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PSYC 2740 (174)
Chapter 9

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Department
Psychology
Course
PSYC 2740
Professor
Stephen Lewis
Semester
Winter

Description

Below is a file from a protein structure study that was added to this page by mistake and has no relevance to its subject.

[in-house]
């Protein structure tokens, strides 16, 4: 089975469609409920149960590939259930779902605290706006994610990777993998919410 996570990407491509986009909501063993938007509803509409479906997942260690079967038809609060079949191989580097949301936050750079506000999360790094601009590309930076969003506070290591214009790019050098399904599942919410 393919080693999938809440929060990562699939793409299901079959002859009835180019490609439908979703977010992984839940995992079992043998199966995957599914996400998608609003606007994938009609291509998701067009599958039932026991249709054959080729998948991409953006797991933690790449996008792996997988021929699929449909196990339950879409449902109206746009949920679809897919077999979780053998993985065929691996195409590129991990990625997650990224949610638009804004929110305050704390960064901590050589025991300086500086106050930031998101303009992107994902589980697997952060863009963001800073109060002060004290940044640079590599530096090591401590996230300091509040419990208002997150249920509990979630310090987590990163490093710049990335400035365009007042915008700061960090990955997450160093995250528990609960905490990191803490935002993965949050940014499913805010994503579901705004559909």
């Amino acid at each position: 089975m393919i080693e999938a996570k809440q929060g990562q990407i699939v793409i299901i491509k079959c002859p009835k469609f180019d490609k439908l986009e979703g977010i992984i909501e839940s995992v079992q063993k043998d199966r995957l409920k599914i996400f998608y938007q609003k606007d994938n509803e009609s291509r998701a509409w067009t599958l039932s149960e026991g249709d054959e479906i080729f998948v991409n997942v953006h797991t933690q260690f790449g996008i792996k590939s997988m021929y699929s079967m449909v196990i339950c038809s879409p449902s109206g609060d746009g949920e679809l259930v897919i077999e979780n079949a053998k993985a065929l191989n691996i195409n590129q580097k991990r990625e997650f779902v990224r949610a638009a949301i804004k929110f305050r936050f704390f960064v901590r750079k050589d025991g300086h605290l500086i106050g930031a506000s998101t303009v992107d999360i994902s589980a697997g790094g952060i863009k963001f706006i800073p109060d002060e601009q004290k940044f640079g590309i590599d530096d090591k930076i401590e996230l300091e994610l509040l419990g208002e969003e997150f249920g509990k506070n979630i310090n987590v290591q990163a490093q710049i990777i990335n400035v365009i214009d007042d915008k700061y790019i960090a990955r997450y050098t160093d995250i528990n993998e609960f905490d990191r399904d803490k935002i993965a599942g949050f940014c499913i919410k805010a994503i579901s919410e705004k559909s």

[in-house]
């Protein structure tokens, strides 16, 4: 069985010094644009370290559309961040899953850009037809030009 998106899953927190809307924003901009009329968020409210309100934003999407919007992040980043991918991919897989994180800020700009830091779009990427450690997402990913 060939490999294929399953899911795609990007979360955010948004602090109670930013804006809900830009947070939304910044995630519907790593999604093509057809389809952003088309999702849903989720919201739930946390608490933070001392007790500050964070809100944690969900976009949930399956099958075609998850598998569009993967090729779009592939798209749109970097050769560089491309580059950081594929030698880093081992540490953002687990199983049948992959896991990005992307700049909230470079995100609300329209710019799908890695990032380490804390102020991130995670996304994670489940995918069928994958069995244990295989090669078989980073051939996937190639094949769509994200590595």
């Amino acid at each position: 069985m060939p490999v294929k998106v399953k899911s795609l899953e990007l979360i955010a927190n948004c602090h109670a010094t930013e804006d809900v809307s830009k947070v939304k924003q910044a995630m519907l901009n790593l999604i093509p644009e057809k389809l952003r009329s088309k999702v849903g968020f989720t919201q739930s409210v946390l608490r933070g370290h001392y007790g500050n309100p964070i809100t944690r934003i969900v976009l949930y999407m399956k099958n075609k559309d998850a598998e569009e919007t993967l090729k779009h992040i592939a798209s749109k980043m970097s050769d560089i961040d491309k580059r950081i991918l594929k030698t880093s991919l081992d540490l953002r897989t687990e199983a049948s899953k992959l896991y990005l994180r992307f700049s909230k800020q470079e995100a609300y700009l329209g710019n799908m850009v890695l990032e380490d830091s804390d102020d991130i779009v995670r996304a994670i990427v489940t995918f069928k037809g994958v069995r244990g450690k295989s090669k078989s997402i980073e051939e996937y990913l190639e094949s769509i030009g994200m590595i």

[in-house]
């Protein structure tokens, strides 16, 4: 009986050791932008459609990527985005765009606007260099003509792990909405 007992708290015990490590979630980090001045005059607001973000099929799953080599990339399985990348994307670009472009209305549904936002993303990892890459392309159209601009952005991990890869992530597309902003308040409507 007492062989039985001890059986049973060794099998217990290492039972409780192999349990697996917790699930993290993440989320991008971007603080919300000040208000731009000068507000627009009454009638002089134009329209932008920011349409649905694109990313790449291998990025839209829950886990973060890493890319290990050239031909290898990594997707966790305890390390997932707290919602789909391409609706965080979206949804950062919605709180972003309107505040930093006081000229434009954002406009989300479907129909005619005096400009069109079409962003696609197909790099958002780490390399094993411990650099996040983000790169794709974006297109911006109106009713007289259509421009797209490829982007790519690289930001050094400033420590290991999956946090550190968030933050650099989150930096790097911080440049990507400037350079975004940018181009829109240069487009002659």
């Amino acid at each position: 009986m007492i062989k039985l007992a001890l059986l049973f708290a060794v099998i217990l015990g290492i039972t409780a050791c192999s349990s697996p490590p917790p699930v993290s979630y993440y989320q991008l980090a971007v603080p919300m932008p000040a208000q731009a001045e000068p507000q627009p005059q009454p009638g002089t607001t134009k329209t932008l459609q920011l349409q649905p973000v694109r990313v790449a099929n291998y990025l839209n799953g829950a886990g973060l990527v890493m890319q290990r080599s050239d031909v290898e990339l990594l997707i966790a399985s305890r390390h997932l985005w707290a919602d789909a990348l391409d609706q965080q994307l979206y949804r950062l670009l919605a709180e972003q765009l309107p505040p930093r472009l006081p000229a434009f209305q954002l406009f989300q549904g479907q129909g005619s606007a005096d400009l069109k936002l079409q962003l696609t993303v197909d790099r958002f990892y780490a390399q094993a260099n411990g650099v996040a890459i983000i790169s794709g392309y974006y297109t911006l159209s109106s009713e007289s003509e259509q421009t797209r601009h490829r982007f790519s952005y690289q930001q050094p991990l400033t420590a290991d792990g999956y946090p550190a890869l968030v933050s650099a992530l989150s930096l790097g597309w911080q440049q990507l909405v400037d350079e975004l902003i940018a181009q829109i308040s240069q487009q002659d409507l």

Chapter 9 Psycoanalytic approaches to personality Fundamental Assumptions of Psycoanalytic Theory - freuds model of human nature relied on the notion of psychic energy to motivate all human activity - the amount of psychic energy an individual possessed remained constant throughout their lifetime - the innate forces the provided all the energy in the psychic system were instincts; self-preservation instincts and sexual instincts - later freud collapsed the self-preseveration and sexual instincts into the life instinct - also suspected that people had a fundamentalist instinct (death instinct) - the two instincts were usually referred to as libido and thanatos - the conscious mind is the part that contains all the thoughts, feelings and perceptions that you are presently aware of - the preconscious mind involves information that you are not presently thinking about but that could easily be retrieved and made conscious (memories, dreams and thoughts in the back of your mind) - the unconscious mind is the third and the largest - the top level is perception and consciousness, the middle level is the preconscious and the lower level is the unconscious - residing in the unconscious mind is the unacceptable information, hidden form conscious view so well that it cannot even be considered preconscious; those memories, feeling, thoughts or urges are so troubling or distasteful that being aware of them would make the person anxious Structure of Personality - the is is something we are born with and is a source of all drives and urges; it operates according to the pleasure principle and primary process thinking - the ego is the part of the mind that constraints the id to reality and operates according to the reality principle and secondary process thinking - the superego is the part of the mind that internalizes the values, morals and ideals of society - anxiety is an unpleasant state, which acts as a signal that things are not right and something must be done; it signals that the control of the ego is being threatened by reality, by impluses from the id or by harsh controls exerted by the superego Dynamics of Personality - efforts to defend onself from anxiety are called defense mechanisms - objective anxiety is fear; this occurs in respond to a real, external threat to the person - neurotic anxiety occurs when there is a direct conflict between the id and ego; the danger is that the ego may lose control over an unacceptable desire of the id - moral anxiety is caused by a conflict between the ego and the superego; someone who suffers from chronic shame or guilt - such conflicts are often expressed in dreams and can be elicited through hypnosis, free association and projective assessment instruments - defense mechanisms protect the ego and minimize anxiety and distress - repression refers to the process of preventing unacceptable thoughts, feelings or urges from reaching conscious awareness - people have a preferred view of themselves and will defend against any unflattering changes or blows to that self view - denial is when a person insists that things are not the way they seem; it involves refusing to see the facts - a common form of denial is to dismiss unflattering feedback as wrong or irrelevant - the tendency to blame events outside ones control for failure but to accept responsibility for success is so common that psychologists refer to this as the fundamental attribution error - displacement; a threatening or un unacceptable impulse in channeled or redirected from its original source to a nonthreatening target; displacement has often be thought of as a defense mechanism involving the redirection of aggressive instincts, and it can also involve sexual urges that are redirected from a less acceptable to a more acceptable target - deliberately redirecting ones anger is not displacement even though someone might do this to manage a situation. Real displacement is an unconscious means of avoiding the recognition that one has certain inappropriate or unacceptable feelings toward a specific other person or a specific object - rationalization involves generating acceptable reasons for outcomes that might otherwise appear socially unacceptable; the goal is to reduce anxiety by coming up with an explanation for an event that is easier to accept than the real reason - reaction formation is when in an attempt to stifle the expression of an unacceptable urge, a person may continually display a flurry of behaviour that indicates the opposite impulse - proection is based on the notion that sometimes we see in others the traits and desires we find most upsetting in ourselves; we literally project our own unacceptable qualities onto others - the false consensus effect refers to the tendency many people to assume that others are similar to them; extraverts think many others are extraverted and conscientious persons think many others are conscientious - sublimation is the most adaptive defense mechanism; it is the channeling of un
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